Thursday, December 01, 2016

GRACE LINKS - Eleanor Shepherd

The darling little girl from Kenya, being held by my friend from Canada in a picture in our denominational magazine got me thinking. Her name was Belinda.  The accompanying article told the story of how in a slum in Nairobi, considered the largest and poorest one in Africa, this sick and malnourished little waif came to the attention of the visiting Salvation Army pastor.  Arrangements were made to link her to the school where she could get two meals a day and now she appears healthy and alert.

I wondered.  How often does it happen? Do the contributions that we make for sponsorship of children living in poverty, particularly in less economically developed parts of the world really make a difference?

Then a friend from our own congregation shared his story with me.  My eyes filled with tears as he told me how with the support of his loving family, that had not had the same opportunities, he was able to pursue an education that led him to earning a PhD.  I had no idea when I met him and learned that he was a lecturer at a prestigious university here in town that he had such humble roots.

What is so beautiful is that my friend gives the credit for his success in life to the opportunities that were his because sponsorships were in place and people from my country gave donations so that children like him could go to school.  He values the gift of education he was given and he worked hard to maximize the investment that was made. 

Mulry was a good student who worked hard in The Salvation Army school, where he was sponsored until the second year of secondary school.  The music that he learned at the local Salvation Army congregation in his country also played a significant role in his life and education. When I visited Haiti, I met one of his teachers who years later was still offering musical instruction, despite his physical handicaps that never kept him from investing in the lives of others.

When his bursary from the French government ran out while Mulry was doing supplementary  studies in law in  Martinique, he paid for his schooling and made his livelihood there, using the musical skills that he had been taught at The Salvation Army in Haiti to teach and to enrich the lives of others. 

Not only has Mulry passed on what he was given, he also found a unique way to pay back his benefactors. Several years ago, he and his wife came to Canada to do further studies.  They then went through all the necessary hoops to be able to qualify to use the skills they had taken years to learn to apply them to the Canadian context.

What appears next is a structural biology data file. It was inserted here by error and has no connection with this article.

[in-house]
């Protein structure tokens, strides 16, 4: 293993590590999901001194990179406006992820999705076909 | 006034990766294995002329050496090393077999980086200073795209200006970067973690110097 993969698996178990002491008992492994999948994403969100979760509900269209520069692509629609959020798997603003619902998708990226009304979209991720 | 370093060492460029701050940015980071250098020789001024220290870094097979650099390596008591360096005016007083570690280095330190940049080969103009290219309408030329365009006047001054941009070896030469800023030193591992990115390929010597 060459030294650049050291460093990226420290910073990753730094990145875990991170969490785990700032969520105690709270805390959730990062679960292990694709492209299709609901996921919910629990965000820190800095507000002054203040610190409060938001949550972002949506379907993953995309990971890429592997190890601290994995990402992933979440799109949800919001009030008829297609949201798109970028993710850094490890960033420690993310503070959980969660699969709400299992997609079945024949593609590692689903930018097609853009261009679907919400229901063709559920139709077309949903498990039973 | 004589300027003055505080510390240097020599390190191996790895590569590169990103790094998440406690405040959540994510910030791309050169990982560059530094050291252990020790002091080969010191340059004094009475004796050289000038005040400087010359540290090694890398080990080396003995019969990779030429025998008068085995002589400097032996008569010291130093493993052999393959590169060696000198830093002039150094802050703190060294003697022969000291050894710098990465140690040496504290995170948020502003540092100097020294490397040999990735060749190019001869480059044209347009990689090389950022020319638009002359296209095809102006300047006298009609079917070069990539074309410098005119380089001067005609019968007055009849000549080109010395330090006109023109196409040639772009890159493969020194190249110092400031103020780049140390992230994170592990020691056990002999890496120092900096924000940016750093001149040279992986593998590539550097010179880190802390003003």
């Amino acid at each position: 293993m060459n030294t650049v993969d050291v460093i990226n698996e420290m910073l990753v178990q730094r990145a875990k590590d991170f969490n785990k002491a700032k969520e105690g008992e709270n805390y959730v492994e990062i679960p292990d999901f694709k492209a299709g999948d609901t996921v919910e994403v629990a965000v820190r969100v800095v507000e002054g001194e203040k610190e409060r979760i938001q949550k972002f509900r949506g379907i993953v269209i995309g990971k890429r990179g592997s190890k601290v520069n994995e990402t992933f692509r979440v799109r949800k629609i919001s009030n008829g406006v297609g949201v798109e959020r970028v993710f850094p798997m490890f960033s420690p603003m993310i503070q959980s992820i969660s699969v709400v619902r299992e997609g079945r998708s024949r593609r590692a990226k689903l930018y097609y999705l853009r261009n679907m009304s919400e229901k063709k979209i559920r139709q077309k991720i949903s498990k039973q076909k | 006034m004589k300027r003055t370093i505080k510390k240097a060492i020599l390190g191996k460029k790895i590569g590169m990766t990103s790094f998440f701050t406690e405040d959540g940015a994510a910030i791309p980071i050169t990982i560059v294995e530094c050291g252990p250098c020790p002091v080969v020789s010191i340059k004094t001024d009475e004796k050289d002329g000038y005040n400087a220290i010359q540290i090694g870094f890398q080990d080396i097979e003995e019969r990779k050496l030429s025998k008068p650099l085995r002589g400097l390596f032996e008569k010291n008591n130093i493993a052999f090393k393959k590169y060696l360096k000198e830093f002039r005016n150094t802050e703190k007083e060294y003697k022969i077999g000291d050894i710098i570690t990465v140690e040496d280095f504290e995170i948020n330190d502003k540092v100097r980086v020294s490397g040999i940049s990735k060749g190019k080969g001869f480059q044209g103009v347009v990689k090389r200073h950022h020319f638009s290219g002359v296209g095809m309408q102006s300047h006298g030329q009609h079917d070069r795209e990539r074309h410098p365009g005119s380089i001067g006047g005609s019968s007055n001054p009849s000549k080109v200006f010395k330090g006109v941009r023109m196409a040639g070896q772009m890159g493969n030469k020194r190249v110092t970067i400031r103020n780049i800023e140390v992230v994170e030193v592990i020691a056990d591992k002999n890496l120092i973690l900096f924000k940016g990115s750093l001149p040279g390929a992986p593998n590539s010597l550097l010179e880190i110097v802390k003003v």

Today Mulry is teaching to the next generation of jurists his specialty, International and Human Rights Law and he is thus contributing to the lives of those who contributed to his life by giving him the gift of education.  In gratitude to The Salvation Army for the gift of music making, he has undertaken the responsibility of assistant conductor of The Salvation Army band in Montreal.  In addition, he is involved in the Haitian community and now sponsors children who would otherwise be deprived of educational opportunities.

Like a golden chain, the links of loving and caring stretch from one country to another, from one caring person to another. From Canada to Haiti to Martinique to France and circling back to Haiti and to Canada again they stretch.  They demonstrate grace in action.  Those who receive God’s blessings and favour with gratitude from others find ways to pass them on and the grace just keeps on flowing.

Seeing this cycle makes me ask, what God has in store for Belinda.  Perhaps my grandchildren or great- grandchildren will benefit from the kindness that has been shown to her as she learns to share the kindness she receives.   My prayer is that she will continue to add her own links to the chain of grace that links us together.

Word Guild Award
Word Guild Award


Glynis said...

What a beautiful picture you paint of donations at work, Eleanor. Thank you. I often wonder about this and it is heartbreaking to see all the ads on TV and in magazines. I just want to help everyone. But how do we do that? And then I know people in my own 'back yard' who have needs. How does one really decide where to put the coffers?
What a joy it was to read this story about Mulry - AND to hear how he gives back.

Thanks, for this great post, Eleanor. Blessings.

Peter Black said...

Eleanor, thank you for sharing this inspiring account of investments made in needy lives that have brought forth wonderful fruit -- fruit that continues to multiply to bless others. Mulry's story is a wonderful example of the grace of giving that continues to give. ~~+~~

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